In January 2010, the FASB issued Accounting Standards Update No. 2010-01 (ASU 2010-01), Equity (Topic 505) Accounting for Distributions to Shareholders with Components of Stock and Cash. ASU 2010-01 clarifies that the stock portion of a distribution to shareholders that allows them to elect to receive cash or stock with a potential limitation on the total amount of cash that all shareholders can elect to receive in aggregate is considered a share issuance that is reflected in EPS prospectively and is not a stock dividend for purposes of applying Topics 505 and 260 (Equity and Earnings Per Share). These distributions should be accounted for and included in EPS calculations. The amendments in ASU 2010-01 also provide technical correction to the Accounting Standards Codification. The amendments in this Update are effective for interim and annual periods after December 15, 2009, and should be applied on a retrospective basis. The adoption of this guidance did not have a material effect on the Companys consolidated financial condition or results of operations.
In January 2010, the FASB issued Accounting Standards Update No. 2010-06 (ASU 2010-06), Fair Value Measurements and Disclosures (Topic 820) Improving Disclosures about Fair Value Measurements. ASU 2010-06 provides amendments to Subtopic 820-10 that require the following new disclosures:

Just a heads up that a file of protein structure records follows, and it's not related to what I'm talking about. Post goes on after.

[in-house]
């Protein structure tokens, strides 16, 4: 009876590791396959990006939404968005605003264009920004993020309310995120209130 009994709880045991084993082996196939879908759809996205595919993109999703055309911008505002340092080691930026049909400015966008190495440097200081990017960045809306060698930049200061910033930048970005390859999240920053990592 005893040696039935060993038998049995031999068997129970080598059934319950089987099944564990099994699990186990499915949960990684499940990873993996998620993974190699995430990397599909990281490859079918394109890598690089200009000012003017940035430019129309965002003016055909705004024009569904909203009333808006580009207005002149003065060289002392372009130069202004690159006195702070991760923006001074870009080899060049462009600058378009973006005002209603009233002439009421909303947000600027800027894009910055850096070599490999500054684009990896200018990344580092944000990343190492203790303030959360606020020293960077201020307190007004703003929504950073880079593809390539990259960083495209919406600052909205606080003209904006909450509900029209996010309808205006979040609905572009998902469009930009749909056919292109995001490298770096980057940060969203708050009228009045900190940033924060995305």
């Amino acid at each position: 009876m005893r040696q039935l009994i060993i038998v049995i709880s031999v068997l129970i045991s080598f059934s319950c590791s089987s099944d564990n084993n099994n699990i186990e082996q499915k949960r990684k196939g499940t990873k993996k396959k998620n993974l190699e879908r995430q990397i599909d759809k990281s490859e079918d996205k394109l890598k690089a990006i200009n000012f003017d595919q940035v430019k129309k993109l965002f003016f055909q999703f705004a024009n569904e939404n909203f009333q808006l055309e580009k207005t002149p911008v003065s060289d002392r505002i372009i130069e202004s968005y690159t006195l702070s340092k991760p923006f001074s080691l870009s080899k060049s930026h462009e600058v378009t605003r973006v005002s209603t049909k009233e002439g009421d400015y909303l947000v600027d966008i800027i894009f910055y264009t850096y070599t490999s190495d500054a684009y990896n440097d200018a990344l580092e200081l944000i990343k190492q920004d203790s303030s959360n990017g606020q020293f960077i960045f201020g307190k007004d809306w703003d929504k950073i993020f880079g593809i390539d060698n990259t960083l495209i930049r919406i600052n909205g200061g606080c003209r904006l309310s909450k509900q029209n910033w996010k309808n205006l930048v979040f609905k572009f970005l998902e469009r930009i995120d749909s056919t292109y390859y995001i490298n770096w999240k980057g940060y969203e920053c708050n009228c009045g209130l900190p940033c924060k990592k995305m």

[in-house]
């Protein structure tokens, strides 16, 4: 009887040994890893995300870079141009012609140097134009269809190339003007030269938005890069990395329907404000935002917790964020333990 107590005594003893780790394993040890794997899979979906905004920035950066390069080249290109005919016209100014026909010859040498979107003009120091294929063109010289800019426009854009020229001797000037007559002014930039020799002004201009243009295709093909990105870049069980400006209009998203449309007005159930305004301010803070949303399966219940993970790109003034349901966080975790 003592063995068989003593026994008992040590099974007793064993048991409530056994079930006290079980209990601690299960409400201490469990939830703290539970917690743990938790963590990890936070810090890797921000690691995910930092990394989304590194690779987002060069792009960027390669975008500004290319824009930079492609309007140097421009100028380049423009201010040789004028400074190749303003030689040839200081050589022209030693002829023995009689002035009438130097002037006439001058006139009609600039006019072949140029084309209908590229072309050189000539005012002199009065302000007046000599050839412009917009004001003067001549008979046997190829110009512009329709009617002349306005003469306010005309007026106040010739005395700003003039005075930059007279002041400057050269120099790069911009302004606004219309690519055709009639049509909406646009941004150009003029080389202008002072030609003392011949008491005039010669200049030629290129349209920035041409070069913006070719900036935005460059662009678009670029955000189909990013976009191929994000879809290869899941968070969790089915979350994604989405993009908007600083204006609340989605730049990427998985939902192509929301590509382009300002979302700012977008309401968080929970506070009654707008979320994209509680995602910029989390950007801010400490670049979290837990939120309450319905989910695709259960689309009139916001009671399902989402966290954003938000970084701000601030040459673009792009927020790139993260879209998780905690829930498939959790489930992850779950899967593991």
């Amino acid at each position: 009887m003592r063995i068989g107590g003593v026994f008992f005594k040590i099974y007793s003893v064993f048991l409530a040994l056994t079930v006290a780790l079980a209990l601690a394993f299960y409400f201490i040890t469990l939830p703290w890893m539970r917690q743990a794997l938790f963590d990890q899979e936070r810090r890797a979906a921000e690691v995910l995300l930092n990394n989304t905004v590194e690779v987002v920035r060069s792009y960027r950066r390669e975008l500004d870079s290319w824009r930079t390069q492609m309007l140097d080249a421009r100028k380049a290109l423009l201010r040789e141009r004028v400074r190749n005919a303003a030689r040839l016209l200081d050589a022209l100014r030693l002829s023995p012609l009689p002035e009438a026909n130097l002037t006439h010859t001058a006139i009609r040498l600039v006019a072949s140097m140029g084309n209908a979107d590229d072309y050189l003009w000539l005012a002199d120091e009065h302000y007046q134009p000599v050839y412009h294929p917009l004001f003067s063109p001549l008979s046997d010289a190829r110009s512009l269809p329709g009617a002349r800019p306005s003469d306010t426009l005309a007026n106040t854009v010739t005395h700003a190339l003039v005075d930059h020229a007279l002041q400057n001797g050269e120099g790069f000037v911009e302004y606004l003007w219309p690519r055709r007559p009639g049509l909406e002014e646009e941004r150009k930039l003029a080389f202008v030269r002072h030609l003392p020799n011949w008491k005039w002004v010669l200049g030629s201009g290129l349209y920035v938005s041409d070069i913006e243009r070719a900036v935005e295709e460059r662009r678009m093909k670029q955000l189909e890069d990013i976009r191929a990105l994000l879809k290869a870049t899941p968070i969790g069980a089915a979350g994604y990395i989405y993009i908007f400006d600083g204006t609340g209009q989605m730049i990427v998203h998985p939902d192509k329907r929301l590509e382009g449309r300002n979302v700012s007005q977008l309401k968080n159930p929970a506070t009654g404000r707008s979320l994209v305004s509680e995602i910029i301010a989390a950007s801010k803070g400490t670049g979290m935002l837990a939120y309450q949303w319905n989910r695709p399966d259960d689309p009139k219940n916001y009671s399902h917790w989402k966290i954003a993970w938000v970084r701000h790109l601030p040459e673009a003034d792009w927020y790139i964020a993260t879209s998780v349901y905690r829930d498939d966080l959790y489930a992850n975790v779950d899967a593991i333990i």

This Update provides amendments to Subtopic 820-10 that clarify existing disclosures as follows:
The new disclosures and clarifications of existing disclosures are effective for interim and annual reporting periods beginning after December 15, 2009, except for the disclosures about purchases, sales, issuances, and settlements in the rollforward activity in Level 3 fair value measurements. Those disclosures are effective for fiscal periods beginning after December 15, 2010 and for interim periods within those fiscal years. The adoption of this guidance did not have a material effect on the Companys consolidated financial condition or results of operations.